Australian helps validate dinosaur footprint find in Chinese restaurant

Dr Anthony Romilio has been part of a team that validated fossilised dinosaur footprints in China. <i>Photo: AAP</i>

Dr Anthony Romilio has been part of a team that validated fossilised dinosaur footprints in China. Photo: AAP

He’s helped discover giant meat-eater prints on the ceiling of a mine in Toowoomba, ‘upright’ crocodiles in South Korea and the world’s tiniest dinosaur tracks.

And now Australia’s very own, slightly more specialised version of Indiana Jones has been part of a team that has validated the fossilised footprints of several dinosaur footprints in China.

Anthony Romilio from University of Queensland’s Dinosaur Lab said the discovery was made last year by a curious diner.

“This person noticed around a dozen regularly spaced pits in the ground in the outdoor courtyard of the Garden Restaurant in Sichuan Province,” Dr Romilio said.

“It turns out they are the 50 to 60cm-long fossilised footprints of the long-necked sauropod dinosaur that lived in the Cretaceous period around 100 million years ago.

“This is a really exciting find because it shows that important dinosaur tracks can be found in unexpected places.”

The ‘pits’ were observed in the 1950s but were covered over by the then home owner to make the ground more level.

The home’s new owners converted it into a restaurant about three years ago, and the pits were uncovered again.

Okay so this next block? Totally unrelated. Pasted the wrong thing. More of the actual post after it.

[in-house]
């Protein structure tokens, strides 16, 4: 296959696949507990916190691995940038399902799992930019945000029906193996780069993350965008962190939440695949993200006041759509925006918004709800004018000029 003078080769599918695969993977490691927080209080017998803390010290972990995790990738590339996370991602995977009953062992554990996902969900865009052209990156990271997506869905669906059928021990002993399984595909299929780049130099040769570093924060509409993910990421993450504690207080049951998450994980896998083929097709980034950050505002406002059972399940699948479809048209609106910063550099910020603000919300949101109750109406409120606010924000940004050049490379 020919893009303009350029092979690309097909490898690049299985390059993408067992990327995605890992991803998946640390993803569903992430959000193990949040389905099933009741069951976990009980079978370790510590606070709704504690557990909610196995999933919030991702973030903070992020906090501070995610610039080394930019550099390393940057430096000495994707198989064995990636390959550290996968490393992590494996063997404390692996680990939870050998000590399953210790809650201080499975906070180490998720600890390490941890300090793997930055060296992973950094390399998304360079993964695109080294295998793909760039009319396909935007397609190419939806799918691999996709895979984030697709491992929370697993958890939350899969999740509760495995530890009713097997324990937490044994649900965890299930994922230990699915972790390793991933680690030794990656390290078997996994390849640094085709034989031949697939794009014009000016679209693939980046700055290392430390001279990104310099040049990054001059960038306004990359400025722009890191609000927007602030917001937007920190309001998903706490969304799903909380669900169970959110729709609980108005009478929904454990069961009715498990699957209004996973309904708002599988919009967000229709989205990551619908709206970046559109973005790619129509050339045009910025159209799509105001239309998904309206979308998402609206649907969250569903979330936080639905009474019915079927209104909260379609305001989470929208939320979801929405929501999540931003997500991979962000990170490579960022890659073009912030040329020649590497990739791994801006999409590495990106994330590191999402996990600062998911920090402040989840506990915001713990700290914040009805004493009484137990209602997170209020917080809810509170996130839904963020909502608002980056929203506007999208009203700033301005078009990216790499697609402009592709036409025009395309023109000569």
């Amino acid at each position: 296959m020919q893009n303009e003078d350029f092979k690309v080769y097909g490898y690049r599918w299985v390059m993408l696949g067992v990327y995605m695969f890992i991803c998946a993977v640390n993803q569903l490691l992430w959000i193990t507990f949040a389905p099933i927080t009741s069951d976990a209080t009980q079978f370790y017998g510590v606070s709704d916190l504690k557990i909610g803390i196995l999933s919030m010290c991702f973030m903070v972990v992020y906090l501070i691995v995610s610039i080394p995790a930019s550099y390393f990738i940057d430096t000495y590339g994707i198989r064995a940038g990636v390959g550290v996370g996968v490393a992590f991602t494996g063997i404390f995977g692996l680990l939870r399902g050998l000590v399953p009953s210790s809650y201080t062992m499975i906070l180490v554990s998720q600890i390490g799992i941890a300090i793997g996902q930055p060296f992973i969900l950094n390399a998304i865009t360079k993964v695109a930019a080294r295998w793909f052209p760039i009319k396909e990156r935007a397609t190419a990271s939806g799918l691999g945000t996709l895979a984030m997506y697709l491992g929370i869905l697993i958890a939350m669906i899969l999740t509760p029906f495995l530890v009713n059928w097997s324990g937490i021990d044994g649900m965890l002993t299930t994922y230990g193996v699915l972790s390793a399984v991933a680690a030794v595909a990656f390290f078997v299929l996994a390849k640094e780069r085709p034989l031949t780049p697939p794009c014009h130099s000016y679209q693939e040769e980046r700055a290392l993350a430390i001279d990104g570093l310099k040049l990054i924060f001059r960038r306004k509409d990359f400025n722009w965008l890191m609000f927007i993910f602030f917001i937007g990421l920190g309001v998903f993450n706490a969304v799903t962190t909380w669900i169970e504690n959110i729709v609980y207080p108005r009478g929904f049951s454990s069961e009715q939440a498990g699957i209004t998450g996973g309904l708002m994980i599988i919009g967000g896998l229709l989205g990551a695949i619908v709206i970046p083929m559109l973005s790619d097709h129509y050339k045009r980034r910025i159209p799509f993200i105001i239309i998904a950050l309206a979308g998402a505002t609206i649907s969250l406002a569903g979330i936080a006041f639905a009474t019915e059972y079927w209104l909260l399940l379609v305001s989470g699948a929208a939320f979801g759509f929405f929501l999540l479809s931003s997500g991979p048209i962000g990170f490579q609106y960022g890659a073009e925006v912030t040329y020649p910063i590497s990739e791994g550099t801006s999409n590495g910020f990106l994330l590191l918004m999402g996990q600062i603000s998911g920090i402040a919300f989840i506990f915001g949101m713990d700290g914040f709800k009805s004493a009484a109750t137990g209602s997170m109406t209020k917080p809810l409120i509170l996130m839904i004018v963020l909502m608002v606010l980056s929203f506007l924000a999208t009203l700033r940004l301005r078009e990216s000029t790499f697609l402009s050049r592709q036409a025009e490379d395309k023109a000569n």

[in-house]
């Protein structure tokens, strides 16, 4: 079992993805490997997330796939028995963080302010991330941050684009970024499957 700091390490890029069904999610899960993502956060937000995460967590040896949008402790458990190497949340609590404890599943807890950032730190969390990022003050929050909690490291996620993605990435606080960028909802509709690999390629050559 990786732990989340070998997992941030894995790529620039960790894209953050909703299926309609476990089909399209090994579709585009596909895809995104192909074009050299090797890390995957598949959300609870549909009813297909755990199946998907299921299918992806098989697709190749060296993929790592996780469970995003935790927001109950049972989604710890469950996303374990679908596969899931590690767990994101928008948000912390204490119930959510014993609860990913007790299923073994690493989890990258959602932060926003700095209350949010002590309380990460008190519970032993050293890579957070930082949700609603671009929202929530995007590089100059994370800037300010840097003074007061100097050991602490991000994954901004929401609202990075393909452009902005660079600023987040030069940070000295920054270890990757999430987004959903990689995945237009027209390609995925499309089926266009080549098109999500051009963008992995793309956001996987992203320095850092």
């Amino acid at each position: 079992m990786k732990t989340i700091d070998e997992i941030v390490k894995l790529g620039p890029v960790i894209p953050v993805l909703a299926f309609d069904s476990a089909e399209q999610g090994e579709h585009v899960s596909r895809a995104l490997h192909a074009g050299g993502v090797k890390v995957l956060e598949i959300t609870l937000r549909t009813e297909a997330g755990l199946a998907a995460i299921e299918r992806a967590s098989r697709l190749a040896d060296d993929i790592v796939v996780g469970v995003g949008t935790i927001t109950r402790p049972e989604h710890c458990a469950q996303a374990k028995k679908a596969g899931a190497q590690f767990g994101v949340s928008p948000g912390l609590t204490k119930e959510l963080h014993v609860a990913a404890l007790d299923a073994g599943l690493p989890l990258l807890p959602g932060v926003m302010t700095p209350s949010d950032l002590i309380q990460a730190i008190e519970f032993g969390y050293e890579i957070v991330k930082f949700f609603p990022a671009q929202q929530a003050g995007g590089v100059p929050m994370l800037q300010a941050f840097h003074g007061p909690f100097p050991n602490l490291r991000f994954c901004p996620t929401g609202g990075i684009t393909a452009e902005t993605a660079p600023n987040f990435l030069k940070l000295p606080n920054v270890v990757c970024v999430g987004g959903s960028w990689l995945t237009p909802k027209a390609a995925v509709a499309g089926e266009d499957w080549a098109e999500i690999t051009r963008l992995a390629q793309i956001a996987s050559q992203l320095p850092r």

But it wasn’t until mid-2022 when an observant diner pointed out that they might be something more than holes in the ground.

The scientists estimate the ‘restaurant dinosaurs’ to have been about 10 metres long.

“We compared the size of the footprints with complete fossil skeletons,” Dr Romilio said.

“We also know the dinosaurs were taking quite short steps for such a large animal, with a walking speed of around two kilometres per hour.”

Dr Romilio said the research highlights the importance of everyday people making valuable scientific discoveries.

“It’s a testament to the value of being curious about our surroundings and paying attention to the world around us,” he said.

“For some lucky people discoveries can come from unlikely places – even while you’re having a bite to eat.”

Associate Professor Lida Xing from the China University of Geosciences (Beijing) said the region has no skeletal record of dinosaurs, so the fossilised tracks provide invaluable information about the types of dinosaurs that lived in the area.


Topics: China
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